The Patriot Act Is Changing. Here’s What This Means for Your Privacy.

Some key sections of the notorious Patriot Act, the law empowering the NSA with surveillance powers, expired automatically this week. But don’t worry too much for now: they will probably come back with some changes. Here’s what we know and what it means for your privacy.

What happened to the Patriot Act?

You may have heard on the news that the Patriot Law Expires. Technically, this is not the case. The Patriot Act in general remains in effect. There are many details that are not controversial (or at least not so controversial), and they will remain in place. However, some of the regulations giving the NSA the right to spy on both Americans and foreigners have expired. It finally happened at midnight Monday. They will probably return, but one at a time. This is what these provisions entail:

  • Section 215: Massive Metadata Collection. This section allegedly allows the NSA to collect metadata for every phone call made to and from the US, even if the US citizens involved are not involved in the investigation. It is worth noting that the US Court of Appeals has already ruled that this program is outside the scope of what the Patriot Act allows , but has not yet ordered the program to close because Congress was already discussing the program at the time.
  • Unidentified Mobile Wiretaps: A lesser known program, Section 206 allows the NSA to obtain clearance from secret FISA vessels – vessels that are not accessible to the public who issue surveillance warrants – by allowing them to wiretap any method of communication that a suspect may use to communicate. If the target drops the torch phone, the NSA can connect to a different line without requiring a new warrant. To make matters worse, the NSA did not need to identify the target’s name.
  • Lone Wolf Warrants: This specific provision allows the NSA to receive warrants from FISA courts to electronically monitor a suspect without revealing that the person is associated with any known terrorist group or foreign power. It is worth mentioning that this particular clause has reportedly never been used , which indicates that it is reasonable to give it an expiration date for practical as well as privacy reasons.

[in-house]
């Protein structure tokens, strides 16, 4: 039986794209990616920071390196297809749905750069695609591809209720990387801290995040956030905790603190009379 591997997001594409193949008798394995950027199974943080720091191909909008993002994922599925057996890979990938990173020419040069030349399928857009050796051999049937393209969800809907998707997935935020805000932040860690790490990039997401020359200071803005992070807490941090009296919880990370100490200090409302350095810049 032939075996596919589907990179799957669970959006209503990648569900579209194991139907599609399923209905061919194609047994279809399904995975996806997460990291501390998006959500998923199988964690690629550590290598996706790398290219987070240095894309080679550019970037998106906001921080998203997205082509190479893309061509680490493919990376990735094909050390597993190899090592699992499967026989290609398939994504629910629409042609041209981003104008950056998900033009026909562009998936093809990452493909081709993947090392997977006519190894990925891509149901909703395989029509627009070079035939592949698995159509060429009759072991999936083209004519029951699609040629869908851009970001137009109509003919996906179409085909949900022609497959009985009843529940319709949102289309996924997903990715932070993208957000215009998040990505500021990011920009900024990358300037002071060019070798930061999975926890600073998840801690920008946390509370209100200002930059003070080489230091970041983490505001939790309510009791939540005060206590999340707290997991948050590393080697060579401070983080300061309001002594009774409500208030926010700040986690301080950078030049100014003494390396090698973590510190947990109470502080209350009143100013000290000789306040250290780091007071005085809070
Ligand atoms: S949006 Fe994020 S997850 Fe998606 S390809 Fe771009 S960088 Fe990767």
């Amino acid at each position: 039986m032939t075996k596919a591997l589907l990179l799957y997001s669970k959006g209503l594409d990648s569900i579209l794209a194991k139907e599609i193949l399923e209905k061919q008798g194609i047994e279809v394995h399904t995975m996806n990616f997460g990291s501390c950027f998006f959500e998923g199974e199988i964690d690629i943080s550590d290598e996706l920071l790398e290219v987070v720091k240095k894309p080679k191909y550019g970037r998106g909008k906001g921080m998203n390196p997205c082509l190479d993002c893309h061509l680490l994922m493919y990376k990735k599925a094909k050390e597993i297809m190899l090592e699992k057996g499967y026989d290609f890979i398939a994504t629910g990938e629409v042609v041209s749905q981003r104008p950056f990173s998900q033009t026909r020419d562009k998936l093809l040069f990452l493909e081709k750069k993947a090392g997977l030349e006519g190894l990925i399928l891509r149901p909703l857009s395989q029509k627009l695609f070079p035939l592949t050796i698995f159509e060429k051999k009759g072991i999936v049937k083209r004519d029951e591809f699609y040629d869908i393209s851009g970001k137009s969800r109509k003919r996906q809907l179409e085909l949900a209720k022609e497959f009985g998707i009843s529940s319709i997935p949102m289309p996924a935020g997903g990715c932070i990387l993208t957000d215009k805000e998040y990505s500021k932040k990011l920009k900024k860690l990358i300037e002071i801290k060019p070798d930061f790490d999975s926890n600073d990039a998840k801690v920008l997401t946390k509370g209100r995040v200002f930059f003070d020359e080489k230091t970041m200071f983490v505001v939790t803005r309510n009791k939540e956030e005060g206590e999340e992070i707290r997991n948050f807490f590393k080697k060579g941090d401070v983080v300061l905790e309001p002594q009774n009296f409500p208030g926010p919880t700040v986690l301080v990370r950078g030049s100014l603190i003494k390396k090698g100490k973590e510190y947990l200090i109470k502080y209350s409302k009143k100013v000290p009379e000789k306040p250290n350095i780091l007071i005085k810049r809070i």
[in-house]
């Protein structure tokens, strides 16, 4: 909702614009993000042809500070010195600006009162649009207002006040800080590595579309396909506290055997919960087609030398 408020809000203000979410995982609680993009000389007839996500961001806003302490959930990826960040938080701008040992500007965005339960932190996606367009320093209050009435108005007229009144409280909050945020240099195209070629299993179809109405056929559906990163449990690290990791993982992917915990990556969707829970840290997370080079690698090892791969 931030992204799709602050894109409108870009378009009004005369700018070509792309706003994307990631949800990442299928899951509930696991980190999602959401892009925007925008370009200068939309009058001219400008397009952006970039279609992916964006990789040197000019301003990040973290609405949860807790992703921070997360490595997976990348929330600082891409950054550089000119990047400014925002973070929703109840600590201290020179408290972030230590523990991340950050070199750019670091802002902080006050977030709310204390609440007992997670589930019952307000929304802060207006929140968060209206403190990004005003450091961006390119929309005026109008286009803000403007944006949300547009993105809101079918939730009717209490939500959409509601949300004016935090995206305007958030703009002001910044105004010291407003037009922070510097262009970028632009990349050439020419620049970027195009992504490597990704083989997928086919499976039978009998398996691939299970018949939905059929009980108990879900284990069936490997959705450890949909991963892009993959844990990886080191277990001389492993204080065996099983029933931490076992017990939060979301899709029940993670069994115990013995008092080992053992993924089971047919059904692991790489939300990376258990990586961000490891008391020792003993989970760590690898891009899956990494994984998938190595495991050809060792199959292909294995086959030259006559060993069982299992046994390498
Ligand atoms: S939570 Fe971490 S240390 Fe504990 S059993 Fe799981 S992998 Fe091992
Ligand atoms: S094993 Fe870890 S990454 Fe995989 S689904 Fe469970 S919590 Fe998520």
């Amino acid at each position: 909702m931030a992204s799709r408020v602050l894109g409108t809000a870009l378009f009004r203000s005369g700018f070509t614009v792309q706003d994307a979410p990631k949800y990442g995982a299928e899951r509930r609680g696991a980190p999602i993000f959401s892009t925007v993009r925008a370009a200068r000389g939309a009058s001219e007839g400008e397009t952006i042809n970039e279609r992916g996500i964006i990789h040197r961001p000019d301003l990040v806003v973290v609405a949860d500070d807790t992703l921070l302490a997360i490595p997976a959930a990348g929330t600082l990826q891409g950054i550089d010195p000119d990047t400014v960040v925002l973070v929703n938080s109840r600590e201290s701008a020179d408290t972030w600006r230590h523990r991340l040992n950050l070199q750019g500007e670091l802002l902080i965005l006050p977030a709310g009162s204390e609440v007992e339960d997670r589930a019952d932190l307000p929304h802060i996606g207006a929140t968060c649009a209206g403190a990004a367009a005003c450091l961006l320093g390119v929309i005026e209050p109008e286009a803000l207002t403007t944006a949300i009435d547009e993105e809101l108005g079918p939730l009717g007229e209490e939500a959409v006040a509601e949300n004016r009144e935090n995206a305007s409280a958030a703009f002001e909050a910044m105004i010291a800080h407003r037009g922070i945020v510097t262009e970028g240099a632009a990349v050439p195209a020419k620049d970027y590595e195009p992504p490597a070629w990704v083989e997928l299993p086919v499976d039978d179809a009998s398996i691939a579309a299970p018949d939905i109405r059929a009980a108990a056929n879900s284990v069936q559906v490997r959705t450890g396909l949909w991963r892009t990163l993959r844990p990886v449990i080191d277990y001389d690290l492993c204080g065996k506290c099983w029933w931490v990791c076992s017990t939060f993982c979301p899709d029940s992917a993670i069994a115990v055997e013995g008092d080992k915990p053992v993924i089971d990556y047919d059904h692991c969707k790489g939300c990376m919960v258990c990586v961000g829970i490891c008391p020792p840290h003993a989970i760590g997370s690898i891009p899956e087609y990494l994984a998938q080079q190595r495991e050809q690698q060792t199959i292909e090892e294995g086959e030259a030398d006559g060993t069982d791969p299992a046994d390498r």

All of these provisions (as well as many others) have expired several times over the past decade , but Congress and the President (s) have ultimately decided to renew these programs several times ever since. While some in Congress have tried to prevent re-authorization or amend the law, all of these attempts have failed. This time, Congress for the first time allowed the expiration of the above provisions, which means that the opposition is going somewhere. They will most likely return, but with some key limitations.

These restrictions came in the form of the US FREEDOM Act , a bill with an acronym so silly that it sounds like it was written by Marvel . In its current form, the bill introduces some important changes to the Patriot Act, but most privacy groups such as the EFF and ACLU do not feel that this is enough. Here are some of the key changes:

  • The government cannot collect massive phone records, but corporations can: instead of allowing the government to collect huge volumes of phone records, the US FREEDOM Act would shift the process to the companies that manage the data. The government can then request information, provided they choose a specific “selector”, such as a person’s name. This means that the government itself would not have the data, but corporations like Verizon and AT&T would still need to have a database that the government could access when needed. Which, depending on how easily the government can access this data, can make no difference.
  • The public will have an attorney at FISA court hearings: The only thing stopping the NSA from accessing your data (for example, those good phone companies that will now have to store) are the FISA courts. In the past, FISA trials were usually held behind closed doors, with no objection, no appeal, and little or no oversight. Under the US FREEDOM Act, whenever the NSA needs to request permission from these courts to do something, there will be a public defender to speak out in favor of protecting your data. Of course, this still leaves some problems, such as who appoints this protector, but it is also better than what exists now.
  • New accountability tools will help Americans know what’s going on: In addition to having a public defender at FISA court hearings, the new law will require the government to publish the results of important decisions. This means that the public will learn how some of these tools are used and what the rationale is. In addition, the law requires the government to publish statistics on the use of surveillance programs. However, there is still the possibility that the results of the FISA court hearings will not be released for “national security reasons,” which is the same problem we have now.

Depending on where you are on the privacy and security spectrum, these changes can seem good or bad. They will still allow the government to access your phone’s metadata records, but will change the way it is implemented. Legal expert Amy Stepanovich explained to Vox that even such a limited approach could lead to the fact that the government will receive data on millions of untargeted. The bill also provides for the return of unchanged provisions on mobile handsets and lone wolves. We’ll also probably see a little more accountability, but not as much as privacy advocates like the EFF or ACLU would like.